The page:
South Africa look to the future in Gqeberha

Best finish: Winners (2002, 2006, 2008, 2017, 2018, 2019, 2020)
FIFA Ranking: 54
CAF Ranking: 2
Last five tournaments:
2017 – Winners
2018 – Winners
2019 – Winners
2020 – Winners
2021 – Semifinals

South Africa are seven-time winners of the HOLLYWOODBETS COSAFA Women’s Championship but will be looking to regain the title in 2022 after finishing a surprise fourth last year following semifinal defeat to Malawi.

Since then they have gone on to be crowned 2022 Women’s Africa Cup of Nations champions and qualified for the 2023 FIFA Women’s World Cup in what has been a golden period for the team.

They will be using this regional championship to expand their playing pool as coach Des Ellis does what she always does in COSAFA competition – gives local players the chance to stake a claim for more regular action and perhaps set themselves on the path to a place at the World Cup in Australia and New Zealand.

That makes this a huge opportunity for the players that have been selected, who will work under renowned Under-17 national team coach Simphiwe Dludlu under the banner of next generation of international stars.

“I am glad that I will get a platform to learn more while continuing to do the work I have done at Under-17 and Under-20 level, where we ensure that we have a big pool of players,” Dludlu says.

“I will be assisting coach Desiree in expanding the pool of players for Banyana Banyana as they continue preparing for the 2023 FIFA Women’s World Cup.

“I am excited for the players that we have selected, and the fact that these players will get to play against quality players within the COSAFA region.

“At the moment our region is excelling with two countries going to the FIFA Women’s World Cup. We have two clubs going to represent the region at the CAF Champions League, and this is a right time for us as South Africa to start introducing more players into Banyana Banyana.”
South Africa have a storied history with the COSAFA Women’s Championship as comfortably the most successful side in the competition.

They stormed to the inaugural 2002 regional title, beating Zimbabwe 2-1 in the final as they won all five of their games, scoring 36 goals in the process. That included huge victories over Botswana (14-0) and Mozambique (13-0) in the pool stages.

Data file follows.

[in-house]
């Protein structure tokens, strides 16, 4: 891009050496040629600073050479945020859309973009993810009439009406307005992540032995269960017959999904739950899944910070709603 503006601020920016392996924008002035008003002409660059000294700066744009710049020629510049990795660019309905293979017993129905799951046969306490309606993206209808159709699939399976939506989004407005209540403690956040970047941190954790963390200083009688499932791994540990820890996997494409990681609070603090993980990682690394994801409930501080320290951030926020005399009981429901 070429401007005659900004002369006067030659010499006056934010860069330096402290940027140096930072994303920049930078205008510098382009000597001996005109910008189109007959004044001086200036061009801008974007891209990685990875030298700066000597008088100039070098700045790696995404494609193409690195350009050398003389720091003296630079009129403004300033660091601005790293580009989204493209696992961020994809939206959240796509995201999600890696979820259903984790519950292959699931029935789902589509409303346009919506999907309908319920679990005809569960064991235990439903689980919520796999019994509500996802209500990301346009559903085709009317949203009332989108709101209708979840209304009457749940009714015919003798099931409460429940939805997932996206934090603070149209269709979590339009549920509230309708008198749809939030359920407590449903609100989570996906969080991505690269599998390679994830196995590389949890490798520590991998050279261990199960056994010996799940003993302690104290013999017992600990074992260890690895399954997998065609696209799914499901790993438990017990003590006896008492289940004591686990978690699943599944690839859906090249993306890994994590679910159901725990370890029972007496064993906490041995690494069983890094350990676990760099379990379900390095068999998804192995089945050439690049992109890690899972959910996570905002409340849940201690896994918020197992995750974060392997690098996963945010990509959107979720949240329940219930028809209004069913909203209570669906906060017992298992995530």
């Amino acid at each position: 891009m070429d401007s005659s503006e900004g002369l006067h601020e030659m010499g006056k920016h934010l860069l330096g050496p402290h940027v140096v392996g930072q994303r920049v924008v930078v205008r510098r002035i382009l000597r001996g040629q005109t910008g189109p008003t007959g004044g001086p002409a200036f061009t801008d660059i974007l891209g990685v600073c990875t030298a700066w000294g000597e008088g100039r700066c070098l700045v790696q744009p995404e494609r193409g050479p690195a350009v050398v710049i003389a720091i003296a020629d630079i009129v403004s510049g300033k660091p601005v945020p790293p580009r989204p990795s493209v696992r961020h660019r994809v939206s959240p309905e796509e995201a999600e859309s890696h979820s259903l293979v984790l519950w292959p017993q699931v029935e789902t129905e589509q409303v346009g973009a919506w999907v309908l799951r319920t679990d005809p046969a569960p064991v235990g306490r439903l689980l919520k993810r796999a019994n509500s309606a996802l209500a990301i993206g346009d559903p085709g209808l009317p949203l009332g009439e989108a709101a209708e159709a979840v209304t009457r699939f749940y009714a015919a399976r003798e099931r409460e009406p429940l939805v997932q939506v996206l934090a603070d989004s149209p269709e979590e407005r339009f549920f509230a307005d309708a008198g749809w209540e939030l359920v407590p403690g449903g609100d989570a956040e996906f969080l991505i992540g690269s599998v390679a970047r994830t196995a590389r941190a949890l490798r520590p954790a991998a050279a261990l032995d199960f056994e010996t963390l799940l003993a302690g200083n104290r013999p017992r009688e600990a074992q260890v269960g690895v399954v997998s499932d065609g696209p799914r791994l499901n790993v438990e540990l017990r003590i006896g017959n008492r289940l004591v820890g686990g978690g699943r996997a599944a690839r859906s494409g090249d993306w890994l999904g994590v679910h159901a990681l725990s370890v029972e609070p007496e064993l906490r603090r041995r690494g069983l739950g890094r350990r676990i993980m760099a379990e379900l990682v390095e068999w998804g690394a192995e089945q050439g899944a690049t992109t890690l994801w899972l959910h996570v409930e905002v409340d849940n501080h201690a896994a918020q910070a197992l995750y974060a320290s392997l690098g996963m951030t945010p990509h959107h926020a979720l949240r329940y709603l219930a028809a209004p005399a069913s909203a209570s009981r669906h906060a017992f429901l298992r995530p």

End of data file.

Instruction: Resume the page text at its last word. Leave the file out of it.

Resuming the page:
It was more of the same in 2006 as they won both group stages games against Lesotho (9-0) and Malawi (3-0), before a 4-1 victory over Zimbabwe in the semifinals. They beat Namibia 3-1 in the final to pick up gold.

A clash of fixtures meant they sent an Under-20 side to the 2008 championships, but still won all of their games, including a 3-1 victory over hosts Angola in the final.

But their run was ended by hosts Zimbabwe in the decider in 2011, leaving them with a record of 26 wins from 29 games in the COSAFA Women’s Championships at that point.

They regained their title in 2017 as wins over Lesotho (3-0) and Namibia (3-1) saw them into the knockout stages, where they came from 3-0 down with 13 minutes remaining to draw 3-3 with Zambia and win on penalties. That set up a final with Zimbabwe, where South Africa ran out 2-1 winners.

They had to do it the hard way again in 2018 as wins over Madagascar (2-1), Botswana (1-0) and Malawi (6-0) in the pool stages were followed by a 2-0 success over East African guest nation Uganda in the semifinals and a 2-1 victory over Central African guests Cameroon in the decider.

A much-changed side took part in 2019 but still snatched the trophy as a tournament record 17-0 win over Comoros Islands was followed by further pool wins over Malawi (3-1) and Madagascar (3-0).

They defeated old enemy Zimbabwe 3-1 in the semifinals, before edging Zambia 1-0 in the decider.

They had a much-changed squad in 2020 but still breezed through their pool with three wins over Angola (2-0), Eswatini (5-0) and Comoros Islands (7-0), which set up a semifinal with Malawi that was won 6-2 after a goalless first half.

They took on Botswana in the final and got some revenge for having been knocked out of the 2020 Olympic Games qualifiers by The Mares as South Africa won 2-1 at the Nelson Mandela Bay Stadium.

The 2021 competition proved a major disappointment as the side beat Malawi in the pool stages and top their pool, but then lost to the SheFlames 3-2 in the semifinals in a shock result.

They played Zambia in the bronze-medal match but were defeated on post-match penalties when the game finished 1-1.

South Africa squad 

Goalkeepers: Kebotseng Moletsane, Dineo Magagula, Tshidi Muruoa

Defenders: Fikile Magama, Cimone Sauls, Koketso Tlailane, Nothando Vilakazi, Tiisetso Makhubela, Lonathemba Mhlongouwe, Thato Letsoso, Sharol Ramaoka

Midfielders: Jamie-Leigh Witbooi, Mmabatho Mogale, Sphumelele Shamase, Oratile Mokwena, Nonhlanhla Mthandi, Sinazo Ntshota, Busisiwe Ndimeni

Strikers: Lelona Daweti, Zethembiso Vilakazi, Michelle Sampson, Amanda Mkhize, Lithemba Sam